The instant contact search list is much nicer looking (and, somehow, more thorough, those are all different AP addresses). Just about everywhere there is a name ICS will try to tack a G+ picture next to it. On one hand it encourages everyone to sign up, but it's also just more helpful for identifying contacts - and prettier. Ignore the differences in keyboard sizes, that's not the stock GB keyboard.
Now Gingerbread is really getting outclassed. The first picture shows Gingerbread's all-text version of a contact. Touching it brings up the keyboard, even though it matches what is listed in contacts. In ICS, if it recognizes a contact, you get a very nice looking name and picture tag that is also a button. Touching the tag (picture 3) shows you the email address, and gives you the option to remove it (the "x" in the tag). Picture 4 shows what an unrecognized contact looks like ([email protected]), touching it brings up the keyboard so you can edit it.
Oh, and if you were wondering what the deal was with all the red underlines, that's ICS's spell checker. Touching a word brings up the list of suggestions. "Get" is most definitely a word, but the dictionary in this build is messed up. It's not released yet for a reason, folks.
Try not to giggle. The current version of Gmail really does look like this. It's embarrassing next to the new version, isn't it? The whitespace gives us a more readable list and a little vertical compacting cranks the viewable labels from 9 all the way to 11.
What is up with the old label color box? What is this, baby's first smartphone?
You can't say I'm not thorough. Pay attention to the heading on each screenshot (general vs per account). It seems like most of the behavior options (confirmations, auto advance, batch operations) have been moved from per account settings to general settings. That will force consistent behavior across your accounts, the question is, do you want consistent behavior across accounts? I can easily see wanting a confirmation on an important account, and not wanting a confirmation on an unimportant account.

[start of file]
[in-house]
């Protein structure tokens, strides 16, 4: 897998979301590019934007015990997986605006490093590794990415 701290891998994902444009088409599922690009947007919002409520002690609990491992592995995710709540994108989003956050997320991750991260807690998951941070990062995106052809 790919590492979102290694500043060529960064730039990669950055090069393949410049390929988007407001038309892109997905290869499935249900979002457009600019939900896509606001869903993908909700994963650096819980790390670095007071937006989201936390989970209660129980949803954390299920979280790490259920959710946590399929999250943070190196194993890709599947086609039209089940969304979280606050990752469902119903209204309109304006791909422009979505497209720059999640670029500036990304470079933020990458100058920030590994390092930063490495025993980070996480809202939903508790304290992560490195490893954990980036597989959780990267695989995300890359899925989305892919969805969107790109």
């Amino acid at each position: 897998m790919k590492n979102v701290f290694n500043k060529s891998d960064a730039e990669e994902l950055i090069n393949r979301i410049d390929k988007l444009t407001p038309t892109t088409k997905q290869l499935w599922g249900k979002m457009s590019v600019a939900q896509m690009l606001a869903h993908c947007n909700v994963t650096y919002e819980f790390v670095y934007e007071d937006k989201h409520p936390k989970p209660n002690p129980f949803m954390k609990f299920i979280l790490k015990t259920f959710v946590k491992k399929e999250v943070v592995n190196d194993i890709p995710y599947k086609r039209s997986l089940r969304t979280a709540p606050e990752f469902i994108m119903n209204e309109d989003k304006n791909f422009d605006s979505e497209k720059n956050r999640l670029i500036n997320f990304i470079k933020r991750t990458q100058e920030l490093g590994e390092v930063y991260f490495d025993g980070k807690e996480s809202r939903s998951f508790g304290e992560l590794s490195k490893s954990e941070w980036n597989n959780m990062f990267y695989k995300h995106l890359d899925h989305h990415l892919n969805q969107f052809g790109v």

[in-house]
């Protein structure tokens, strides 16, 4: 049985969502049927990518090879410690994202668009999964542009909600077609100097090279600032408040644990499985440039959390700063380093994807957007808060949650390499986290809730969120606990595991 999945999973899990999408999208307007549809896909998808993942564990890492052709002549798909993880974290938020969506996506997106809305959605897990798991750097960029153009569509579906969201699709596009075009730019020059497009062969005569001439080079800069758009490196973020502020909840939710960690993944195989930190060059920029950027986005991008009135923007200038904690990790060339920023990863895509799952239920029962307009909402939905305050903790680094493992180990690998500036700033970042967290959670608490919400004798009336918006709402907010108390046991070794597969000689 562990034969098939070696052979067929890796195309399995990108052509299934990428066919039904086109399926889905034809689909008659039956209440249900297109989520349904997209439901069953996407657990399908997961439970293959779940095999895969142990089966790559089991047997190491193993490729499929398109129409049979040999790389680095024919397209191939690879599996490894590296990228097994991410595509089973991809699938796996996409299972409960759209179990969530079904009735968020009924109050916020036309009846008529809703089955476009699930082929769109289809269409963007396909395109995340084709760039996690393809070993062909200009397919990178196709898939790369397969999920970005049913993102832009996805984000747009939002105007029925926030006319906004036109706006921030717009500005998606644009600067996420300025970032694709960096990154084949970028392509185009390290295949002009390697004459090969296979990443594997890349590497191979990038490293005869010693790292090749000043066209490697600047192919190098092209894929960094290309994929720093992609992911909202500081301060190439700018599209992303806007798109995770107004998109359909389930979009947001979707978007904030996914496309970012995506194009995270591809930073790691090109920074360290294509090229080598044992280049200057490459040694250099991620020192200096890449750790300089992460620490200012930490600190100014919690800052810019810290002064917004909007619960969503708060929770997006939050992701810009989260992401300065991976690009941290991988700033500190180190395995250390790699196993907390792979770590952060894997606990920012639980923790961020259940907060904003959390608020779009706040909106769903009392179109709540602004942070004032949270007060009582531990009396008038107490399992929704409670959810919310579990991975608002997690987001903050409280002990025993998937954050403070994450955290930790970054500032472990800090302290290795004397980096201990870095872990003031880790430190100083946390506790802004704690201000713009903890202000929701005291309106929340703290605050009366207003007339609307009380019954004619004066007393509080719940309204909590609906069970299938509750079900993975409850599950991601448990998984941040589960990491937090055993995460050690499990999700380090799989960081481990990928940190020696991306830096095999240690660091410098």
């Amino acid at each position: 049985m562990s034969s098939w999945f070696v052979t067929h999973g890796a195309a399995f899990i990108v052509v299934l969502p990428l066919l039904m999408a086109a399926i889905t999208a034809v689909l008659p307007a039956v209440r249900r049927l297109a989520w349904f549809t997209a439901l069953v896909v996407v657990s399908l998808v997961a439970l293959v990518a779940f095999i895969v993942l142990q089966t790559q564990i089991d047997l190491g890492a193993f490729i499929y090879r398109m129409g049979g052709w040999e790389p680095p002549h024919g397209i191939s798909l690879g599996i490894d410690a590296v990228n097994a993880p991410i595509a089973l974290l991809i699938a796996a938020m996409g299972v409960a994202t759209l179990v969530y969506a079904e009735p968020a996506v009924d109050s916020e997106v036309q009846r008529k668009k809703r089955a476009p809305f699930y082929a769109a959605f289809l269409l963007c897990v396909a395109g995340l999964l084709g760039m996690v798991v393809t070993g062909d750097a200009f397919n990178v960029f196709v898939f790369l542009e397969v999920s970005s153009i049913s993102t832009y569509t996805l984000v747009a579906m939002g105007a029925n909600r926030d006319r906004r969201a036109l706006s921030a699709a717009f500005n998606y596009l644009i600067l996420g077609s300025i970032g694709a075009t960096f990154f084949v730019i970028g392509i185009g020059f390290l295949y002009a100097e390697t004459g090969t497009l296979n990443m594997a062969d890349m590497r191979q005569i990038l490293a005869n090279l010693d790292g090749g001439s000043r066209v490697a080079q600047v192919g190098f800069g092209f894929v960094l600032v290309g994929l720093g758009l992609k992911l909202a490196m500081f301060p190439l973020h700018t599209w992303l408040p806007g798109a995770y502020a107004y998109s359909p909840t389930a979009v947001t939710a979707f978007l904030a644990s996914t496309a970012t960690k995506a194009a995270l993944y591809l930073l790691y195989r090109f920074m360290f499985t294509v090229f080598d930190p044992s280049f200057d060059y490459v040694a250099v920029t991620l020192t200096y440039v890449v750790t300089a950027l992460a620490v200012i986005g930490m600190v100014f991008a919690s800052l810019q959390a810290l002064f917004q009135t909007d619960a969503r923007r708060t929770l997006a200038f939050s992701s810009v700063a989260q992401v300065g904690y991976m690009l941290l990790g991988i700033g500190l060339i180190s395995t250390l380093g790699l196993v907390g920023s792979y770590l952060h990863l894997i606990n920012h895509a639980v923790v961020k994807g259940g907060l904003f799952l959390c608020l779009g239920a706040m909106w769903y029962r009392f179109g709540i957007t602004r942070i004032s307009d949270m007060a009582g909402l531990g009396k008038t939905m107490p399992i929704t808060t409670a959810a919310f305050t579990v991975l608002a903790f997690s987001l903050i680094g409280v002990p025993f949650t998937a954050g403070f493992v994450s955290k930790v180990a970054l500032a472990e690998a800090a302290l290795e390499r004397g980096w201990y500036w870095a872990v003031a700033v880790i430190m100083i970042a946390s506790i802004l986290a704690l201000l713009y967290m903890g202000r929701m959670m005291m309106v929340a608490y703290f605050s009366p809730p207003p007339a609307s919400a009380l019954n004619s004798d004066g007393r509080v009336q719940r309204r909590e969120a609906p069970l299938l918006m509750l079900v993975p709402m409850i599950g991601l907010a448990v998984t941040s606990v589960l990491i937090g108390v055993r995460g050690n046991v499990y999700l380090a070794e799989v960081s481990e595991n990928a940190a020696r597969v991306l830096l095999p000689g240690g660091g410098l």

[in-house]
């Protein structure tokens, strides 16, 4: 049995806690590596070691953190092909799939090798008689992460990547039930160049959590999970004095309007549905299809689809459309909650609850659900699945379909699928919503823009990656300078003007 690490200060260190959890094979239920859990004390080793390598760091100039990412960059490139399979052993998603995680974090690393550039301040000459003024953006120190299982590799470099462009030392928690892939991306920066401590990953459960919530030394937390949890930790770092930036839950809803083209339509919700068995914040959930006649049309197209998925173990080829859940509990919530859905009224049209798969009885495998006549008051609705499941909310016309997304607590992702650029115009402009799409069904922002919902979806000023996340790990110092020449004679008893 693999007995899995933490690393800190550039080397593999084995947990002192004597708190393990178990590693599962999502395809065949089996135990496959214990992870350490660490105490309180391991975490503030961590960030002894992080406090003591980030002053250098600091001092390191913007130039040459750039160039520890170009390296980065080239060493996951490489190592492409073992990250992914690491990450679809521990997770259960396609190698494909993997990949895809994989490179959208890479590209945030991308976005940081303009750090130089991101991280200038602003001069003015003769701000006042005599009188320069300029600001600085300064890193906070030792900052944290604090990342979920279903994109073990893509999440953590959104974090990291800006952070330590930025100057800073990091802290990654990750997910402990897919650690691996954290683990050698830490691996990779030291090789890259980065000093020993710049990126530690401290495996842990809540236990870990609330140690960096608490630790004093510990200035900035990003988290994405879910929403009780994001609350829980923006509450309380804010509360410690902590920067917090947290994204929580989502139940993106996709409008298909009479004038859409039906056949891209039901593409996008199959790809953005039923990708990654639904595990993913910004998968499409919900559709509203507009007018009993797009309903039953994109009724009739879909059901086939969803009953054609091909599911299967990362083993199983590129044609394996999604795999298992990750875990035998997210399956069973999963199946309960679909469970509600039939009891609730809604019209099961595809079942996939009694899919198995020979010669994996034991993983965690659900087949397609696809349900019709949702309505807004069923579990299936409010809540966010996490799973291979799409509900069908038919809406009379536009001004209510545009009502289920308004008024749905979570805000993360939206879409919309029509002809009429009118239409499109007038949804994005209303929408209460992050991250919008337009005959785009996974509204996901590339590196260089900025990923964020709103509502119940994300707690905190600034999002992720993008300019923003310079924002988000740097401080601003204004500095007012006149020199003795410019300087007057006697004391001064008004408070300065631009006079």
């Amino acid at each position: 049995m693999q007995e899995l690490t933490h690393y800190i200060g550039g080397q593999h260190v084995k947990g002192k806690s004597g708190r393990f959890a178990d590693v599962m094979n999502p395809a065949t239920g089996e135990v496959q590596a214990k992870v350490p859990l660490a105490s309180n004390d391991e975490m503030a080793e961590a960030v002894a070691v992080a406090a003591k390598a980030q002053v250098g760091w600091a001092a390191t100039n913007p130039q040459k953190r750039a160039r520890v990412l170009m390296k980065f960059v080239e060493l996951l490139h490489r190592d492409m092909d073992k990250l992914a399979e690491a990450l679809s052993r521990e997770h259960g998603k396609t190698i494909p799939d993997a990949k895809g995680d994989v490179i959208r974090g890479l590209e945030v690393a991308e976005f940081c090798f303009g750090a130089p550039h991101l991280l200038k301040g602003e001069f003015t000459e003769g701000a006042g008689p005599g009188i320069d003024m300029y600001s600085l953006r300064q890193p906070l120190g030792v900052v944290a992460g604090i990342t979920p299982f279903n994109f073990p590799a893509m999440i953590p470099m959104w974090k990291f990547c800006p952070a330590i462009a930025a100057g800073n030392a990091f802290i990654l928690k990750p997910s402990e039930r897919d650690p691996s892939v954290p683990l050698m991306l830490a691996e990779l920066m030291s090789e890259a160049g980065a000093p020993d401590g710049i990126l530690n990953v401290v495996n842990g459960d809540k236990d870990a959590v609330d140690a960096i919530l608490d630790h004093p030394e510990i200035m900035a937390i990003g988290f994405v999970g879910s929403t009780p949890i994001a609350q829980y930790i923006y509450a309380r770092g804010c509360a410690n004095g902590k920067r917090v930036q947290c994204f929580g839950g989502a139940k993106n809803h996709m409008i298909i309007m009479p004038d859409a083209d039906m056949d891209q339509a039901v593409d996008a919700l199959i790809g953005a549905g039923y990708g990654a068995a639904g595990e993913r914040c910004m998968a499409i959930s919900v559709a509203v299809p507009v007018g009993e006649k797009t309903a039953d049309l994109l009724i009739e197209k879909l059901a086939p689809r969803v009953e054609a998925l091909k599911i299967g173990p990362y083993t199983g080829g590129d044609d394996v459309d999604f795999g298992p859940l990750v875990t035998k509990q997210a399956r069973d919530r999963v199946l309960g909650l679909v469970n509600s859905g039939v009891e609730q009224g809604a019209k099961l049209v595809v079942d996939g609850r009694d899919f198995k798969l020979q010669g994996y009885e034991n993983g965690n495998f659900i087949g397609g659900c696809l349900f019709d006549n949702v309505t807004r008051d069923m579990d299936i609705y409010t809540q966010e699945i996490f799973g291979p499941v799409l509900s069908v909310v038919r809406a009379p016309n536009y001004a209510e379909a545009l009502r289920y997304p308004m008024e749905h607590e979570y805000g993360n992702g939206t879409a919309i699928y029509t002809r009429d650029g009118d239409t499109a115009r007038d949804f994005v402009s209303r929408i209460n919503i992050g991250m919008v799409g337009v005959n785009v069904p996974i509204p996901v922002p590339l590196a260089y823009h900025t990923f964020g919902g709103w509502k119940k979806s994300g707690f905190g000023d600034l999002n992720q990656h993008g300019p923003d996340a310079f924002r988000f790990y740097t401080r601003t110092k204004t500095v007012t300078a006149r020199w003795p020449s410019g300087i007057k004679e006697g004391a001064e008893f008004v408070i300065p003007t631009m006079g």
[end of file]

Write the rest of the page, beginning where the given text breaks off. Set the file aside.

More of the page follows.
The ICS list is longer, so again we see the theme of exposing more options instead of hiding them behind popups or menus.
Also check out the last option, Auto-Download Attachments!
So who's excited? Gmail looks like it has been designed rather than just assembled. The demotion of the menu button means functions are easier to find and faster to activate. Things that are buttons are designed to look like buttons. They've managed to make the app more information dense, yet cleaner looking and easier to read. And don't forget the new widgets. Overall it's a huge improvement.
So, Gmail Junkies, what do you think of the new design? Are there any features you feel are missing? Do you have any questions about Gmail 4.0? Let me know in the comments.